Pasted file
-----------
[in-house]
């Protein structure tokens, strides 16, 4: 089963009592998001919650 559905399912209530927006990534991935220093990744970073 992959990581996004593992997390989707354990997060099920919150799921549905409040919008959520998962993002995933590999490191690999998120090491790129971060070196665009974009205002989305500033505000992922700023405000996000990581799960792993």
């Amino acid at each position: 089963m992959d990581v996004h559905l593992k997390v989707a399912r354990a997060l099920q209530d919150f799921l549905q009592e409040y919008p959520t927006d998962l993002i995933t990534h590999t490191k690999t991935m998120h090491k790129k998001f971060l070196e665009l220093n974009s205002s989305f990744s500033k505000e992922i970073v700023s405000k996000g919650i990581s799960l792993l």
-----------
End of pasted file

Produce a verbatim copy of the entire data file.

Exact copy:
[in-house]
């Protein structure tokens, strides 16, 4: 089963009592998001919650 559905399912209530927006990534991935220093990744970073 992959990581996004593992997390989707354990997060099920919150799921549905409040919008959520998962993002995933590999490191690999998120090491790129971060070196665009974009205002989305500033505000992922700023405000996000990581799960792993």
């Amino acid at each position: 089963m992959d990581v996004h559905l593992k997390v989707a399912r354990a997060l099920q209530d919150f799921l549905q009592e409040y919008p959520t927006d998962l993002i995933t990534h590999t490191k690999t991935m998120h090491k790129k998001f971060l070196e665009l220093n974009s205002s989305f990744s500033k505000e992922i970073v700023s405000k996000g919650i990581s799960l792993l």